The tea brewed up to a lovely golden color, smelling of roasted orchids, with a sturdy green underpinning. It smelled so good that I almost wanted to just do that. The leaves unfurled to be about 2 or more inches and there were anywhere from 2-4 per stem, which is where the Nostalgia comes in as this is an old style of this Oolong. What was surprising was how quickly they unfurled, less than a minute. But on to the taste. At first, there was a strong roasted one, but as the tea passed over my tongue it became floral - very interesting. Then there were hints of nuttiness and greenness and a little bit of astringency. Towards the end of the cup it acquired something of a roast veggie scent and taste.
The second cup, which I brewed for about 3 minutes, is a pale gold and smells distinctly nutty, but still has a very nice orchid overlay. While something of a pale shadow of its former self, the nuttiness really comes out, with the floral and astringent parts as the tail end of each sip. As it cools, more floral scent comes out and the nutty taste becomes more orchid-like.
It is so fascinating to me to have cups of tea give up so many tastes and nuances and how much they can change, even in one sip, let alone a cup or two or three. It is what keeps me wanting to try more and more new teas as well as appreciating the old. Sometimes you just want a "cuppa", one that doesn't require thought or seeking to identify an aroma or flavor. Both are equally worthwhile. One may appeal to one person or both to the same person, depending on mood or circumstance. Tea is wonderful in that it accommodates every bit of that spectrum. Hooray for tea!!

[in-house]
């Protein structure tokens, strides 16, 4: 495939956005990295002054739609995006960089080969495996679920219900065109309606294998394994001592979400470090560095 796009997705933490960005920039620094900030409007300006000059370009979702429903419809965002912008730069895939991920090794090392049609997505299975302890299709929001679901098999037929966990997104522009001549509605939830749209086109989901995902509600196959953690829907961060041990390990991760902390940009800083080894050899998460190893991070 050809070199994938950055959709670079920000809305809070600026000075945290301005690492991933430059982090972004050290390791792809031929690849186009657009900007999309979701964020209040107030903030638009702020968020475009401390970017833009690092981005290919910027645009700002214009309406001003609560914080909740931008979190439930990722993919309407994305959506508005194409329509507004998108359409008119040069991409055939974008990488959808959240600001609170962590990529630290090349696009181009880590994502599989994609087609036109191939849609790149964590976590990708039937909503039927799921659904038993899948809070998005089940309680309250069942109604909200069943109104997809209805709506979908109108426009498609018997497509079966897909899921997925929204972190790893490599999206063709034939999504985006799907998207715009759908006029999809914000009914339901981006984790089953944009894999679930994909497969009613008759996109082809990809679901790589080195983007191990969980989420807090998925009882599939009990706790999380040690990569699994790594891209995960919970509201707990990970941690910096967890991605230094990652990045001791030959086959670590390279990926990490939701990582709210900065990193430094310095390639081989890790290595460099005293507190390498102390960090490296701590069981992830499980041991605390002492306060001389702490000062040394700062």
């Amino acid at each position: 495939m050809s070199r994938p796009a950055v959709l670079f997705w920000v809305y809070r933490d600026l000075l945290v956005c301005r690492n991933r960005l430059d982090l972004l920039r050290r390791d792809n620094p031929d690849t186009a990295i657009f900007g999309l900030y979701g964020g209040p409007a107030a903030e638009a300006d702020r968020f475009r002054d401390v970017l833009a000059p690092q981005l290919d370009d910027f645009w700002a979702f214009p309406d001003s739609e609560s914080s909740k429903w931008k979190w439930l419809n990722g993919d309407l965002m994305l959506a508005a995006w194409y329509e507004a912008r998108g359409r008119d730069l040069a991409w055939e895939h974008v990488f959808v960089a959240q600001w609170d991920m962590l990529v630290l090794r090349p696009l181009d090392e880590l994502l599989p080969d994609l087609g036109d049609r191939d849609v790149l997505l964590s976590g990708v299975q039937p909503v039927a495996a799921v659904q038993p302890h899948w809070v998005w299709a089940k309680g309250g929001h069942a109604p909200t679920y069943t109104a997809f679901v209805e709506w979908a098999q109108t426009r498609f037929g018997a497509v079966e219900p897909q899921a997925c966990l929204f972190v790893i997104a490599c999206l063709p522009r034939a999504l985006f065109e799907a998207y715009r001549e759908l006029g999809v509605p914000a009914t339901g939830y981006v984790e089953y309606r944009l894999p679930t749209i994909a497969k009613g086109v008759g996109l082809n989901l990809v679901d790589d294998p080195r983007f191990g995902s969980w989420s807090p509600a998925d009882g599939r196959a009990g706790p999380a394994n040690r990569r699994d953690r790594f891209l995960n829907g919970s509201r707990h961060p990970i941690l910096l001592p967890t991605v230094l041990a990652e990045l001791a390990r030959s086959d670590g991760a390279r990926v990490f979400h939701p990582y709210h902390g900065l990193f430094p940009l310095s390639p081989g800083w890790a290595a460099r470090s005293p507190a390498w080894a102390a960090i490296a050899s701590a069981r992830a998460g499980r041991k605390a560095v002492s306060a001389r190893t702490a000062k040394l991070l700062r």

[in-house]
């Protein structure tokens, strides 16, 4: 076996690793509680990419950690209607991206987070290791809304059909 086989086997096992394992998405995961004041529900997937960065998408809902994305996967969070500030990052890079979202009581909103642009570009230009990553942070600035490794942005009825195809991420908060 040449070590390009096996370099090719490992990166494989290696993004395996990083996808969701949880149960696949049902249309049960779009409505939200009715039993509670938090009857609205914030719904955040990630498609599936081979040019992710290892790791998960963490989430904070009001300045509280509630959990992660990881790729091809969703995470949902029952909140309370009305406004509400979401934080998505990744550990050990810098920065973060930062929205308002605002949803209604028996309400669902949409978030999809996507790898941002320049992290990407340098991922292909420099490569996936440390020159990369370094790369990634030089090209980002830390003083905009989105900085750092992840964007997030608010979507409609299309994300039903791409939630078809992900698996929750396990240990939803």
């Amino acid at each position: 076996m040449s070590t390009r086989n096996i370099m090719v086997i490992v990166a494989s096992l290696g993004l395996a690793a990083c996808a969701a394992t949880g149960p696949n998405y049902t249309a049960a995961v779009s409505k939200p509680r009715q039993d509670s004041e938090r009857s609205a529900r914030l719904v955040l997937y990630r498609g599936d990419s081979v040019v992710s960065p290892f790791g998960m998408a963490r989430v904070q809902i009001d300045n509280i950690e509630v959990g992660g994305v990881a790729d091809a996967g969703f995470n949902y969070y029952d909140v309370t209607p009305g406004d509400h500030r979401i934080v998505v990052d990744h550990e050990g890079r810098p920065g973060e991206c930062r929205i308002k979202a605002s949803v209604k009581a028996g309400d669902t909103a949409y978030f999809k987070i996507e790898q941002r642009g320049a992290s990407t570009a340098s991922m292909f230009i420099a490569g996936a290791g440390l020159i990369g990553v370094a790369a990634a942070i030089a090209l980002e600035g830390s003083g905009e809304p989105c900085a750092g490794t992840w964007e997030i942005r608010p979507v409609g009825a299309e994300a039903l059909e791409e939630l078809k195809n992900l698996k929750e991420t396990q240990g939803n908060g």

Friday, October 1, 2010
alabaster. Again, the Vienna State Museum.
I guess the whole East Coast really got a storm yesterday! The wind howled and the rain fell in sheets. Cats and dogs even. The Susquehanna is about 2-3 feet higher than it was on Wed. In fact, I think it rose perhaps another foot in just the two hours from when I left until I came home today - that's a lot of water! Today, however, the sun is once again out and the meadow on the other side of our spinney is shining gold. With the gray tree trunks in front and some bright orange leaves, it is quite a tapestry.
My very kind tea friend, Gingko, from Life in Teacup, sent me some samples, which arrived today, oh happy day. The first one I spyed was Yunnan Golden Bud and that is as far as I got, as Yunnan is my uber-favorite. And there were lots of golden buds, nice big fat, crinkly ones. I immediately set water to boil and opened the packet and had a good big sniff. What a nice fresh, spicy, almost lemony smell. I almost sneezed! I brewed it for 3 minutes, but I don't think that was enough, as it seemed a bit weak. However, as it cooled, more of that lovely woodsy, spicy Yunnan taste came through. It is a lovely golden brown. Then I did something I don't usually do with black teas, I rebrewed the leaves. I used half as much water and brewed it for six minutes. My, this is good. There aren't a lot of nuances, but it seems to have acquired a depth it didn't have the first time around, a fuller, more grounded earthiness.
As good as this is, this is not the Yunnan of a few years ago. It is a muted shadow of those great teas. This is not surprising, as the weather in Yunnan was not conducive to a top crop this year, as it was in many parts of the tea producing world. It is easy for us to forget that tea is an herbal crop and subject to things like weather. Those of us who are gardeners know what it is to lose a crop to drought or bugs or an early or late frost.